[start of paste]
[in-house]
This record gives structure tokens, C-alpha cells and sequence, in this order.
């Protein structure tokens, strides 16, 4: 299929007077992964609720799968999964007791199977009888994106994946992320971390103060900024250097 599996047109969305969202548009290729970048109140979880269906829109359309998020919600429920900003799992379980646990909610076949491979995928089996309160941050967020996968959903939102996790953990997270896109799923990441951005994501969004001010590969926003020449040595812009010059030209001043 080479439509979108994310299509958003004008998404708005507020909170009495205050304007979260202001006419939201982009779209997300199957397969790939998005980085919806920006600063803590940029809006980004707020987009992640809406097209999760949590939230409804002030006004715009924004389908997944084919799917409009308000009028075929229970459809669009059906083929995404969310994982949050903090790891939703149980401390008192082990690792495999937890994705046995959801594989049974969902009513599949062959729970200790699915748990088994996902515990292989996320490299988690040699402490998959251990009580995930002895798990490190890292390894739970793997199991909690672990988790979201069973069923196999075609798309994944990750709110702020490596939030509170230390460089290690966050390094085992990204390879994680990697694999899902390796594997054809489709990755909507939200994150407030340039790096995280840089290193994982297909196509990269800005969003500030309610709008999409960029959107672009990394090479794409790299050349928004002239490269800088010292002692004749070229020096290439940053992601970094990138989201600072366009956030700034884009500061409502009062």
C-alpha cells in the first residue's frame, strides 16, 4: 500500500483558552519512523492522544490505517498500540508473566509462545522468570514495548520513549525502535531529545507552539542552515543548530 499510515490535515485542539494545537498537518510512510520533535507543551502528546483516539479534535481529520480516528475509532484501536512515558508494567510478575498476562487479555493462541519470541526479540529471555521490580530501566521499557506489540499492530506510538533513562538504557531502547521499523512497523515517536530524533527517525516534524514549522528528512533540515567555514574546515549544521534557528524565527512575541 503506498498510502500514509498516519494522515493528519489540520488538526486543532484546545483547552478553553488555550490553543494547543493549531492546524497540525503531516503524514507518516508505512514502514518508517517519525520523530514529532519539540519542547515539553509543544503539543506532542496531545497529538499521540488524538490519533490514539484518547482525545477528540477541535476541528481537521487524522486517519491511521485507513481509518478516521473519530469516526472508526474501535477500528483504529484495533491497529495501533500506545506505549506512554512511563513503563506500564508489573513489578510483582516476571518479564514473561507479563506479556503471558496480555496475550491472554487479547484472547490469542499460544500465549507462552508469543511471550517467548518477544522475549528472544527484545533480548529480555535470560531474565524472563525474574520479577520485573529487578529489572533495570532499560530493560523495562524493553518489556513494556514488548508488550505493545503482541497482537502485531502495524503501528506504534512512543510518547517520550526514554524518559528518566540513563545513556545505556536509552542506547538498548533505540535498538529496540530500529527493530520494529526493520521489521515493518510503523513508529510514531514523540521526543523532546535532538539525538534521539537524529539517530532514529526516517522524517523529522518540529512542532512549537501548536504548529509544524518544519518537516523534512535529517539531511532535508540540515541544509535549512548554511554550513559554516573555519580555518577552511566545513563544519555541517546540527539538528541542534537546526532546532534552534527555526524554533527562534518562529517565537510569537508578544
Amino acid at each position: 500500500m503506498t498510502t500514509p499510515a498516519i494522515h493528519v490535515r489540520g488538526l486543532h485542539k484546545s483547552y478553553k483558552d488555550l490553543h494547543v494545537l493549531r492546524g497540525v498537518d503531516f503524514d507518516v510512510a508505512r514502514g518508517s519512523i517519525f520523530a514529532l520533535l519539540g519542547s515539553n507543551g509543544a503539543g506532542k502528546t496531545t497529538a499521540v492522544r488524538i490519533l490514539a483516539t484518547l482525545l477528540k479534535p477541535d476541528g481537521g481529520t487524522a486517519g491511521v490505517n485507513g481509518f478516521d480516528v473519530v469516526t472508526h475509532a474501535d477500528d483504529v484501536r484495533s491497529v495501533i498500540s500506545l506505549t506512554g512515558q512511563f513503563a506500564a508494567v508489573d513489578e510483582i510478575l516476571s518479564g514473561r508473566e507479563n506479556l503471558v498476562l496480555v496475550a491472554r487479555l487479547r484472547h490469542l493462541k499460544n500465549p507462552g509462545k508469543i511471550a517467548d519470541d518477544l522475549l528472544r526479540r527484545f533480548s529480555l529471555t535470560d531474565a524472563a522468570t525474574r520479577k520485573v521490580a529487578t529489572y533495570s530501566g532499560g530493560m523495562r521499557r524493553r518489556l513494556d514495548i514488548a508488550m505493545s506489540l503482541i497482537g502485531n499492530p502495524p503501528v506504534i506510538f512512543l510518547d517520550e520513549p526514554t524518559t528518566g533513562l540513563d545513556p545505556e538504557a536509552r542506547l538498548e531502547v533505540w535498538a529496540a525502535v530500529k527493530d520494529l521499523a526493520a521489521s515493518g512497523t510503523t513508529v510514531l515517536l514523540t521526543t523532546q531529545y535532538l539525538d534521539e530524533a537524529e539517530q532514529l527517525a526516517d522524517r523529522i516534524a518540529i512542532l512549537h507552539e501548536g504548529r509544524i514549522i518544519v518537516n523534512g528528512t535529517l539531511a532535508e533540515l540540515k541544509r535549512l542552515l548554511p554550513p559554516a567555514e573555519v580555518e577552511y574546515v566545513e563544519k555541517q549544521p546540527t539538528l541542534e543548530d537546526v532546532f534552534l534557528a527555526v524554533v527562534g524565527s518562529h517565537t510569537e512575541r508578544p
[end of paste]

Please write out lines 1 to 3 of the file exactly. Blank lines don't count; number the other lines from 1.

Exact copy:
[in-house]
This record gives structure tokens, C-alpha cells and sequence, in this order.
């Protein structure tokens, strides 16, 4: 299929007077992964609720799968999964007791199977009888994106994946992320971390103060900024250097 599996047109969305969202548009290729970048109140979880269906829109359309998020919600429920900003799992379980646990909610076949491979995928089996309160941050967020996968959903939102996790953990997270896109799923990441951005994501969004001010590969926003020449040595812009010059030209001043 080479439509979108994310299509958003004008998404708005507020909170009495205050304007979260202001006419939201982009779209997300199957397969790939998005980085919806920006600063803590940029809006980004707020987009992640809406097209999760949590939230409804002030006004715009924004389908997944084919799917409009308000009028075929229970459809669009059906083929995404969310994982949050903090790891939703149980401390008192082990690792495999937890994705046995959801594989049974969902009513599949062959729970200790699915748990088994996902515990292989996320490299988690040699402490998959251990009580995930002895798990490190890292390894739970793997199991909690672990988790979201069973069923196999075609798309994944990750709110702020490596939030509170230390460089290690966050390094085992990204390879994680990697694999899902390796594997054809489709990755909507939200994150407030340039790096995280840089290193994982297909196509990269800005969003500030309610709008999409960029959107672009990394090479794409790299050349928004002239490269800088010292002692004749070229020096290439940053992601970094990138989201600072366009956030700034884009500061409502009062």